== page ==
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Stereophotogrammetry in Microassembly

  • C. Keck
  • M. Berndt
  • R. Tutsch
Chapter
Part of the Microtechnology and MEMS book series (MEMS)

Abstract

Hybrid microsystems are preferably assembled serially by robots, which place the individual components successively in their intended locations. Microassembly processes are subject to various influences, which often consume a considerable part of the specified tolerance. Acceptable quality and economical yield can be achieved, if sensors are employed to detect and immediately correct deviations arising in the assembly process. This chapter describes a camera sensor for direct integration into robots for microassembly. The sensor uses beam-splitting mirror optics to record two images of the process from the top-left and the top-right with a single camera. It measures the spatial location of flat components in real-time by stereophotogrammetric evaluation of the two images. The parts are detected by means of circular marks or other features, which are deposited by electroplating or are made of fluorescent resist. Two arrays of light-emitting diodes on the sides of the mirror optics provide a constant dark-field illumination throughout the entire assembly process. The sensor uses fast methods for the evaluation of the images in order to meet the demanding real-time requirements of assembly. The compact design makes the sensor promising also for other applications such as the optical inspection of ball-grid array (BGA) packages on printed circuit boards (PCB).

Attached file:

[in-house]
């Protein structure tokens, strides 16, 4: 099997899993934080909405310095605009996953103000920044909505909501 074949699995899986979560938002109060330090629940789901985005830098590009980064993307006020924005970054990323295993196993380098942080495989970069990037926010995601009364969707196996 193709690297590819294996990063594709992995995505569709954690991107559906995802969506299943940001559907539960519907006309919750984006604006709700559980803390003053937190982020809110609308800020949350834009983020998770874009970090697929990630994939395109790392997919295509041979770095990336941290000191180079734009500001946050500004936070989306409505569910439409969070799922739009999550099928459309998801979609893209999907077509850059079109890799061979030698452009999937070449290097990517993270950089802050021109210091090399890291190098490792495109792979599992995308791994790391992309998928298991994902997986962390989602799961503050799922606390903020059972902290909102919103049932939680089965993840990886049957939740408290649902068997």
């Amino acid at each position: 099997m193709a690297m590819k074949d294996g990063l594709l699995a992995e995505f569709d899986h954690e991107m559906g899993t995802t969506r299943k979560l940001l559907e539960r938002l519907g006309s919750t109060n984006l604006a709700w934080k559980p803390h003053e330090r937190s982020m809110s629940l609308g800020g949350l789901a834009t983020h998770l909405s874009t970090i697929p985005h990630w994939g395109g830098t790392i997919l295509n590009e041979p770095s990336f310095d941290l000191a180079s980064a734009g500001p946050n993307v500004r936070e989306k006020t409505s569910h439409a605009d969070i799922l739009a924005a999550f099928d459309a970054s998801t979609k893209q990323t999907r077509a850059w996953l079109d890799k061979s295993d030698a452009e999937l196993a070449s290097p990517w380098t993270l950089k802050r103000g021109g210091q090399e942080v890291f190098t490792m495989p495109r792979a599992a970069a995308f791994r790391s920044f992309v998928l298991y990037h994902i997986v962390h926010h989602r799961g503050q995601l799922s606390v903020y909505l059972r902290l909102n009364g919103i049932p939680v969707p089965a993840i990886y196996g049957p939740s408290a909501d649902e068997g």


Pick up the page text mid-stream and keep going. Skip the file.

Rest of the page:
Keywords

Optical Feature Bundle Adjustment Camera Sensor Helmert Transformation Circular Mark 
These keywords were added by machine and not by the authors. This process is experimental and the keywords may be updated as the learning algorithm improves.

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Copyright information

© Springer Berlin Heidelberg 2011

Authors and Affiliations

  1. 1.Institute of Production MetrologyTechnische Universität BraunschweigBraunschweigGermany

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